Mexico’s Affordable Obesity Drugs Attract US Citizens
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Mexico’s Affordable Obesity Drugs Attract US Citizens

Photo by:   Bruno , Pixabay
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Anmol Motwani By Anmol Motwani | Journalist & Industry Analyst - Wed, 08/16/2023 - 12:09

Rising financial barriers are forcing an increasing number of US citizens to search for cost-effective, anti-obesity medications abroad. The cost of prescription drugs like Saxenda has surged to an average of US$1,349 per month in the US, prompting patients to travel to Mexico where they can get the same treatment for around US$100.

The challenge of managing prescription costs resonates widely across the US, as highlighted by a recent study by the Kaiser Family Foundation. The study reveals that one in four US citizens struggle to afford their prescription drugs, with an average yearly out-of-pocket expense of US$1,250 for anti-obesity medications.

The challenge is especially pronounced in the case of anti-obesity medications, which are frequently not covered by insurance plans due to their steep cost. This discrepancy is evident among insurance companies and affects  42% of the populace categorized as obese, based on the contentious measurement known as body mass index (BMI).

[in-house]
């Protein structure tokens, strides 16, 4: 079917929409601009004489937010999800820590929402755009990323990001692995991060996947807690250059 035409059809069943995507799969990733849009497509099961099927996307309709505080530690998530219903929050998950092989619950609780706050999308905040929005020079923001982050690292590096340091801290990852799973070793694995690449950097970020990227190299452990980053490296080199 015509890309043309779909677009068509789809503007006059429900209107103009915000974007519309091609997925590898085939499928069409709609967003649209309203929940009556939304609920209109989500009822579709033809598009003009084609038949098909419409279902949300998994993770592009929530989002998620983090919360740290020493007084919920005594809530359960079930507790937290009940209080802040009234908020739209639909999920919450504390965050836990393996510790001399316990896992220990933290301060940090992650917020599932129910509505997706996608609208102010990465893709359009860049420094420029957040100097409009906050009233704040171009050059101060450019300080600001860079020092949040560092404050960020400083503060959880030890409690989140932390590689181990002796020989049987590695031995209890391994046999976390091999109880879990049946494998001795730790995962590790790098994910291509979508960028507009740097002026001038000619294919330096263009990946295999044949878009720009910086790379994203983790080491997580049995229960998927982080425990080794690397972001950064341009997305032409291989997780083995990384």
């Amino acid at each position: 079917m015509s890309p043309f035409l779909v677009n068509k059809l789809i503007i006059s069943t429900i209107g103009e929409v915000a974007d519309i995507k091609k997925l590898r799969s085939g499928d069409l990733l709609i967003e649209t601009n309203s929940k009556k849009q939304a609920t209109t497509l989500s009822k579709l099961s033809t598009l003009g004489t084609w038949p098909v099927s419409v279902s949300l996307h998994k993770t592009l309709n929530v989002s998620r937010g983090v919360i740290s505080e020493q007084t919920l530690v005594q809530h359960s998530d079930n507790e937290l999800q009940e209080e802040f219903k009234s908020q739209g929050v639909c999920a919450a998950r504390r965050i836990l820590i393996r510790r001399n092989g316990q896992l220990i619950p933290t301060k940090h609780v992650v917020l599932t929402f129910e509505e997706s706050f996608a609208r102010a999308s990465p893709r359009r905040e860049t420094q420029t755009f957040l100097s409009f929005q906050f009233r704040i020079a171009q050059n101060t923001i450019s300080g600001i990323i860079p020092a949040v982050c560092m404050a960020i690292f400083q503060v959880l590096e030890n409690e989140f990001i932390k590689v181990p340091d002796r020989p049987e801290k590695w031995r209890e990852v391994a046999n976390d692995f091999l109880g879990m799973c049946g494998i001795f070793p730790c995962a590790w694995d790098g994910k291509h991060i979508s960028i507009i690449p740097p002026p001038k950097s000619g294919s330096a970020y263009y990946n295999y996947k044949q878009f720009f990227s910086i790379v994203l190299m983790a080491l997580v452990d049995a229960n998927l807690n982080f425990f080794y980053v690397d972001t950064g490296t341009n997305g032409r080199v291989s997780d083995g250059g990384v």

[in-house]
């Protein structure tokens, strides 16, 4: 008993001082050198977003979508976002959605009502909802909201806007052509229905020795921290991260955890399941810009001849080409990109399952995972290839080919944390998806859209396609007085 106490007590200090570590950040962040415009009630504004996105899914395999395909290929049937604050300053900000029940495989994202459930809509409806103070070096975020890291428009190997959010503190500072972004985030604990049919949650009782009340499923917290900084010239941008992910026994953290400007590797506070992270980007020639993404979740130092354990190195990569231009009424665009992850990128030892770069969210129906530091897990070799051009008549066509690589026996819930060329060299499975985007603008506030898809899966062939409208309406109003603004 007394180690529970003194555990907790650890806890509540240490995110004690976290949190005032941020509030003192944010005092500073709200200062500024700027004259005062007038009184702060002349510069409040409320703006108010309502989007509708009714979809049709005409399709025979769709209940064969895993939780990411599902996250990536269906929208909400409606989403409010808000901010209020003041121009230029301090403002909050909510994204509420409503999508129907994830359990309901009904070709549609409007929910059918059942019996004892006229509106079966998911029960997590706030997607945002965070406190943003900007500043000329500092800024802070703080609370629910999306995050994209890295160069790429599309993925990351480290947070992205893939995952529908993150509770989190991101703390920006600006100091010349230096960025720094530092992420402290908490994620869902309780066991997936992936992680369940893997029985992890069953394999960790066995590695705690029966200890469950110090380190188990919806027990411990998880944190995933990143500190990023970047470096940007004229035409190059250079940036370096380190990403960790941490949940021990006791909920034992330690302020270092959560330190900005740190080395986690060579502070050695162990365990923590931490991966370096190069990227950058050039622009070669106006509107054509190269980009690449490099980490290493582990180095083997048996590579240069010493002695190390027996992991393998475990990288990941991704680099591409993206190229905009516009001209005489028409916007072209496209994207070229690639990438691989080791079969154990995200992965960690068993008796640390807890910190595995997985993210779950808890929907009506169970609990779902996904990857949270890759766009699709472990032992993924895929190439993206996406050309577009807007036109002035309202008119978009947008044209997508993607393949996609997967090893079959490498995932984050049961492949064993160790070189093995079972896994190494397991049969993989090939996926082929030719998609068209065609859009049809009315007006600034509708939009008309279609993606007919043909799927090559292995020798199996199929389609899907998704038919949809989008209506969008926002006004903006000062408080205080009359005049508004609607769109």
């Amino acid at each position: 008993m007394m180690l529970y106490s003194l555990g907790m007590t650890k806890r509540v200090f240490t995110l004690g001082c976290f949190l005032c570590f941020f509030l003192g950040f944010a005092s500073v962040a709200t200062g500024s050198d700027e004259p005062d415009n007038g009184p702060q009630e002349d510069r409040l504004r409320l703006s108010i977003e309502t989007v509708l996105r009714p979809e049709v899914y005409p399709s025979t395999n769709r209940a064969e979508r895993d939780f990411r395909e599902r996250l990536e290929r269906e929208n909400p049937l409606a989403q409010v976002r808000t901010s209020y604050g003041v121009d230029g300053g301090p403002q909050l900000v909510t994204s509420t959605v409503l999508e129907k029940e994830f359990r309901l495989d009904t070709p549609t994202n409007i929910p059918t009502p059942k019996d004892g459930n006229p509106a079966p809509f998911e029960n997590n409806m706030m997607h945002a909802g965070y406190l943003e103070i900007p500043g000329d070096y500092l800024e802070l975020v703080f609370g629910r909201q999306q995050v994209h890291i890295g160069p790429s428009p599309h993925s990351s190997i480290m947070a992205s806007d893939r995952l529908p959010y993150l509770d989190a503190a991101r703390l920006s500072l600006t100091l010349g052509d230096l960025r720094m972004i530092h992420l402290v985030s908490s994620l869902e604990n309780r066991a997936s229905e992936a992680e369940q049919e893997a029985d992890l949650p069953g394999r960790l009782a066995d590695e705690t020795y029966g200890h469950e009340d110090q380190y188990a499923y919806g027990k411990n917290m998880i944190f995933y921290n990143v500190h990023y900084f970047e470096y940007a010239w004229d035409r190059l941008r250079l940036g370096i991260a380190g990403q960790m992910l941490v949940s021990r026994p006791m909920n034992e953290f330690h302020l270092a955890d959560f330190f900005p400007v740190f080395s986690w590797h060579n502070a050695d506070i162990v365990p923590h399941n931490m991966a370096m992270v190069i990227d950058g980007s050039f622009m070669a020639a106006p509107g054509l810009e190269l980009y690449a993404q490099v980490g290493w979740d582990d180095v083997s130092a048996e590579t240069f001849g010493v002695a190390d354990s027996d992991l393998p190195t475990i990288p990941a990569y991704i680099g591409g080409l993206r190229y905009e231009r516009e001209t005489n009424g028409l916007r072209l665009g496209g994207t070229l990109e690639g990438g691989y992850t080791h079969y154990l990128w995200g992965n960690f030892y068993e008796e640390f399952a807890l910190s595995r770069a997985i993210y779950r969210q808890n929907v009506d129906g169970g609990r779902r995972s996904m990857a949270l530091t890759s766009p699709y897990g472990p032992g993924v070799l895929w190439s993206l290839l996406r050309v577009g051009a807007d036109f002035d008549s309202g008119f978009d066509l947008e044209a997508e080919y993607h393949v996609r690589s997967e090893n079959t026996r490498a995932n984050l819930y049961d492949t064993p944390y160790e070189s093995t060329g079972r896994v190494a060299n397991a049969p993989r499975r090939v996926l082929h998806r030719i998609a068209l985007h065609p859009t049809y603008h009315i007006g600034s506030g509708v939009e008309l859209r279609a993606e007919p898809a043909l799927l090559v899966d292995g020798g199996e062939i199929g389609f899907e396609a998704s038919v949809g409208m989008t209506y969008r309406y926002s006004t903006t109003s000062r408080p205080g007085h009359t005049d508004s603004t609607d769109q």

The increasing number of US citizens heading to Mexico to obtain prescription drugs highlights the extent to which individuals are willing to go to alleviate their healthcare-related financial burdens. In Mexico, the trend represents a significant remunerative opportunity . This trend has the potential to drive economic growth by boosting revenue and employment opportunities. 

Mexico stands to experience a surge in demand for healthcare professionals including doctors, pharmacists and healthcare experts, to enhance its capacities.  Beyond job creation, this trend might also fuel an upswing in medical tourism, contributing to Mexico's economic expansion. 

Prior to the pandemic, Mexico's medical tourism industry was valued at US$5 billion and projected to grow by 25% by 2030, according to Healthcare Medica and Bancomext.

On the other hand, the surge in demand could strain the availability of prescription drugs for Mexican nationals. Concerns about safety are also significant, given the potential for counterfeit or substandard drugs from Mexico. Instances of these fake drugs appearing in the market serve as warnings, emphasizing the need for caution. 

As the pursuit of affordable medications across borders gains momentum, effectively addressing potential challenges becomes vital to ensure both affordability and patient safety.

Photo by:   Bruno , Pixabay

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